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Abstract Details

Primary progressive apraxia of speech: Clinico-pathological associations of left-right hemispheric dominance
Aging, Dementia, Cognitive, and Behavioral Neurology
S8 - Behavioral and Cognitive Neurology (4:54 PM-5:06 PM)
008

Primary progressive apraxia of speech (PPAOS) is a neurodegenerative syndrome associated with neuroimaging abnormalities affecting the lateral premotor cortex (LPC) and supplementary motor area (SMA). It is unclear whether relative greater damage to premotor regions in left/right hemisphere is associated with differences in baseline and/or longitudinal features.

To determine whether there are differences in in demographics, clinicopathologic-neuroimaging or survival, between left-dominant, right-dominant, and symmetric PPAOS.

Fifty-one prospectively recruited PPAOS patients who completed [18F]-fluorodeoxyglucose PET scanning were classified as left-dominant, right-dominant, or symmetric, based on visual assessment of the LPC and SMA on FDG-PET by independent raters. Statistical analyses were utilized to compared baseline and longitudinal features. Kaplan-Meyer curves and Cox proportional hazards were used to evaluate survival differences across groups.

49% of PPAOS patients were identified as left-dominant, 31% as right-dominant, and 20% as symmetric. At baseline, there were no differences between groups. On longitudinal rates of clinical change, left-dominant PPAOS displayed a slower progression of Parkinsonian symptoms on the Unified Parkinson Disease Rating Scale-III (p=0.047), with a trend for slowest rates of progression in ideomotor apraxia (p=0.06) and motor speech severity (p=0.09) relative to other groups. Right-dominant PPAOS demonstrated the most rapid rates of progression of behavioral disturbances on the Frontal Behavioral Inventory (p=0.02), including disinhibition symptoms (p=0.02) and negative behaviors (p=0.05). The symmetric group had fastest worsening of dysarthria. There were no differences in survival, although a five-year increase in age at onset, but not group classification, was associated with shorter survival (Hazard Ratio = 1.32; p=0.007). Braak neurofibrillary tangle stage differed across groups (p=0.01). While not statistically significant, right-dominant PPAOS tended to have corticobasal degeneration (CBD) and left-dominant PPAOS had progressive supranuclear palsy (PSP) pathology at autopsy.

Patients with PPAOS and a left-dominant pattern of hypometabolism on FDG-PET have the slowest rate of decline of clinical features.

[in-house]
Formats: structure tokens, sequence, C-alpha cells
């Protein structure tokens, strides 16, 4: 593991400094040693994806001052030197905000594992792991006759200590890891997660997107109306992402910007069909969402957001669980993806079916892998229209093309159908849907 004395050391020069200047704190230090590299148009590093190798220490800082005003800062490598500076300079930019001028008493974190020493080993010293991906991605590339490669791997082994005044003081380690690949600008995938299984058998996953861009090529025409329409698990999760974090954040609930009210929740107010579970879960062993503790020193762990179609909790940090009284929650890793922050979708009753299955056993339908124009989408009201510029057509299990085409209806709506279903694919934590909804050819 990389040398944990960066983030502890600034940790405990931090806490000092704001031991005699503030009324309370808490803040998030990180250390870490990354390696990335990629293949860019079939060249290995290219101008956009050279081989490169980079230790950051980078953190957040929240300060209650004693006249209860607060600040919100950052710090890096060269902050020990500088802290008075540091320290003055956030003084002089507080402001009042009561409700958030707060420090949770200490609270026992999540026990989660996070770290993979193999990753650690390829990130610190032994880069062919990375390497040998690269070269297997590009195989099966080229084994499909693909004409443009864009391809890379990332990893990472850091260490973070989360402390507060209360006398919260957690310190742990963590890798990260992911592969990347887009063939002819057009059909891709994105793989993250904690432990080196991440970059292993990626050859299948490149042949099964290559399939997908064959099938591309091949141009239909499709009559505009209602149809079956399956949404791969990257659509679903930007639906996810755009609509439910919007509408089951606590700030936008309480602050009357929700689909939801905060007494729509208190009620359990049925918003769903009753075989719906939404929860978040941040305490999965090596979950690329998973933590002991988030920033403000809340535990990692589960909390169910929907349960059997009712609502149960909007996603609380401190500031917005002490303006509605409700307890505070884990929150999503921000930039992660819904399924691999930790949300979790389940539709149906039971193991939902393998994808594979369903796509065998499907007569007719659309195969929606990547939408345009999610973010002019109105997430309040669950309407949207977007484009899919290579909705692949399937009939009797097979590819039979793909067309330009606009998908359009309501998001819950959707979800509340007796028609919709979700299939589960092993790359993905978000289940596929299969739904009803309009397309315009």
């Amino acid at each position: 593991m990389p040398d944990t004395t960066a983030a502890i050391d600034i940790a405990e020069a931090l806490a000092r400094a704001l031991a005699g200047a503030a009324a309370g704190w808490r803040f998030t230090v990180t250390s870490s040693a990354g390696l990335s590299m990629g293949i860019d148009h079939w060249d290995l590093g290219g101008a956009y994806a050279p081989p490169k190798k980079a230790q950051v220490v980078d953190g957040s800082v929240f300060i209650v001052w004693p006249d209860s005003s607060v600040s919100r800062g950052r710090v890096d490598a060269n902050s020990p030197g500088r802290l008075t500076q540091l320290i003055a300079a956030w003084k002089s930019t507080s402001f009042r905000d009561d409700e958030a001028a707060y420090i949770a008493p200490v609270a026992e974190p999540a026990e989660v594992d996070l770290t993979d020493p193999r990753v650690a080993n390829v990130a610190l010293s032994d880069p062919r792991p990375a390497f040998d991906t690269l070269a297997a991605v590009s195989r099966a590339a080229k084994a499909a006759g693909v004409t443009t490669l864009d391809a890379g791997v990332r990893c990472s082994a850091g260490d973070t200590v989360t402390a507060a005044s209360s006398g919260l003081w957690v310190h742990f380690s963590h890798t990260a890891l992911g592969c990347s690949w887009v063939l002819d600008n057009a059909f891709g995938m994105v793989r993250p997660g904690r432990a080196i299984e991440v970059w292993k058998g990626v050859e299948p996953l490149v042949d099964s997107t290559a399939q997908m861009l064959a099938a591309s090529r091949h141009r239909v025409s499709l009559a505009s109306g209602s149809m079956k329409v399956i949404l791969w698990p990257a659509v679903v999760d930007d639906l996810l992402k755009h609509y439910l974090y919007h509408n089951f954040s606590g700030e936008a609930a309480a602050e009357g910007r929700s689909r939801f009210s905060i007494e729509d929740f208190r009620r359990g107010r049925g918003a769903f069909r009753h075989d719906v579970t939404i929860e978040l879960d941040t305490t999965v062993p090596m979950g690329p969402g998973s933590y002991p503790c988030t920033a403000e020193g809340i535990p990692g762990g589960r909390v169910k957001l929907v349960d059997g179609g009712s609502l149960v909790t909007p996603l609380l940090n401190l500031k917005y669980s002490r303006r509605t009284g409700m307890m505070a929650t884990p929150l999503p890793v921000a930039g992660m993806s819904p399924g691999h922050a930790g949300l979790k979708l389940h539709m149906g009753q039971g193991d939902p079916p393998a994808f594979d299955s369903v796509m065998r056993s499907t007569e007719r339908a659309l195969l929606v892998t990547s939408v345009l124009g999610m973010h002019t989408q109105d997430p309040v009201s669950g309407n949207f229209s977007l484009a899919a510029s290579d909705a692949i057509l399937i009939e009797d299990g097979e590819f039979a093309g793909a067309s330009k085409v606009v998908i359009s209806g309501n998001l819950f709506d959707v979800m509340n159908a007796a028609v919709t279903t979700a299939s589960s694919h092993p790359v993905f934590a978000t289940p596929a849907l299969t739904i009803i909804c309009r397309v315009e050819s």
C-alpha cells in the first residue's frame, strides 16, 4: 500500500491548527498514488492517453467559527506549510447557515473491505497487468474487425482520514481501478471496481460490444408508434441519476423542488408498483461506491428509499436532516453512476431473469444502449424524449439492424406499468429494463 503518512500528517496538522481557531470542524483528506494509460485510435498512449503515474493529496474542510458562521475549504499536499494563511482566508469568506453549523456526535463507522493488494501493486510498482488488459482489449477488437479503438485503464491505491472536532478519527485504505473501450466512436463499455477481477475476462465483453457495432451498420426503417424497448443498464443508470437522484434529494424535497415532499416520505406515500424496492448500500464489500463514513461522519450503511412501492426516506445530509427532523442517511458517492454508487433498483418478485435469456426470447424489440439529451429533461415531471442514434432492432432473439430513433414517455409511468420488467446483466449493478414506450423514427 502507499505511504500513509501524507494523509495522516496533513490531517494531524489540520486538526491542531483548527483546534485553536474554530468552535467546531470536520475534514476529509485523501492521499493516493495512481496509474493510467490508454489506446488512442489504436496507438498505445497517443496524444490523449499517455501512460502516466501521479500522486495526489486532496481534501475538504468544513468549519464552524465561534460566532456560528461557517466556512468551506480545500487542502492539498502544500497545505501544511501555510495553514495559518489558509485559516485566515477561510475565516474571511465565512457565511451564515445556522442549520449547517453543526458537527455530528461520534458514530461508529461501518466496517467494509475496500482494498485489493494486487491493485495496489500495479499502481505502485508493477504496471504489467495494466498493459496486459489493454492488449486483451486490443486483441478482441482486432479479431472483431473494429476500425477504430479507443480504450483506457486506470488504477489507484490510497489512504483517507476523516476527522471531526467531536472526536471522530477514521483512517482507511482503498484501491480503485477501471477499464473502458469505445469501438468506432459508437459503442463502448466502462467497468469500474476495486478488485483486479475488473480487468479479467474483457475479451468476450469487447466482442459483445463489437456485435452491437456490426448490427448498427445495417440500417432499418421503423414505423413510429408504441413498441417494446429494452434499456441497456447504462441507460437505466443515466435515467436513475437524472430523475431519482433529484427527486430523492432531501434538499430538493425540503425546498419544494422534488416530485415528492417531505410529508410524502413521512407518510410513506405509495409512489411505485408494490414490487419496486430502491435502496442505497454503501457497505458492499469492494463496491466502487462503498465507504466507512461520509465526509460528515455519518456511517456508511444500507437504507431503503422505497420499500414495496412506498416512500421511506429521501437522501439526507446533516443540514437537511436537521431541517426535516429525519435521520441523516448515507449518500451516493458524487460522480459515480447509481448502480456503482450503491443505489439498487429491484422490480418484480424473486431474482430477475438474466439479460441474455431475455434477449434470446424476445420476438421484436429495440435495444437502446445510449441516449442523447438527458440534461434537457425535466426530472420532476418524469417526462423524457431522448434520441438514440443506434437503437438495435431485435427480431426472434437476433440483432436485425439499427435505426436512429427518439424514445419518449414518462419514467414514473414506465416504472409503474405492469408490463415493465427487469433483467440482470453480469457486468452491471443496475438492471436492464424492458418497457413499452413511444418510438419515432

Authors/Disclosures
Carling Grace Robinson (Mayo Clinic)
PRESENTER
Miss Robinson has nothing to disclose.
Joseph Duffy The institution of Joseph Duffy has received research support from NIH. Joseph Duffy has received publishing royalties from a publication relating to health care.
Heather Clark Heather Clark has received personal compensation for serving as an employee of Mayo Clinic. The institution of Heather Clark has received research support from NIH. Heather Clark has received publishing royalties from a publication relating to health care.
Rene Utianski The institution of Rene Utianski has received research support from NIH.
Mary M. Machulda, PhD (Mayo Clinic) The institution of Dr. Machulda has received research support from NIH.
Hugo Botha, MD (Mayo School of Graduate Medical Education, Rochester) Dr. Botha has received research support from NIH.
Neha Atulkumar Singh, PhD (Mayo Clinic) Dr. Singh has nothing to disclose.
Nha Trang Thu Pham (Mayo Clinic) Nha Trang Thu Pham has received personal compensation for serving as an employee of Mayo Clinic.
Peter Martin Mr. Martin has nothing to disclose.
Nilufer Taner, MD, PhD, FAAN (Mayo Clinic) The institution of Dr. Taner has received research support from NIH.
Dennis W. Dickson, MD (Mayo Clinic) Dr. Dickson has nothing to disclose.
Val John Lowe, MD (Mayo Clinic) Dr. Lowe has received personal compensation in the range of $10,000-$49,999 for serving as a Consultant for AVID Radiopharmaceutical. Dr. Lowe has received personal compensation in the range of $500-$4,999 for serving as a Consultant for Eisai Inc. The institution of Dr. Lowe has received research support from AVID Radiopharmaceuticals.
Jennifer Louise Whitwell, PhD (Mayo Clinic) Dr. Whitwell has nothing to disclose.
Keith A. Josephs, Jr., MD, FAAN (Mayo Clinic) Dr. Josephs has nothing to disclose.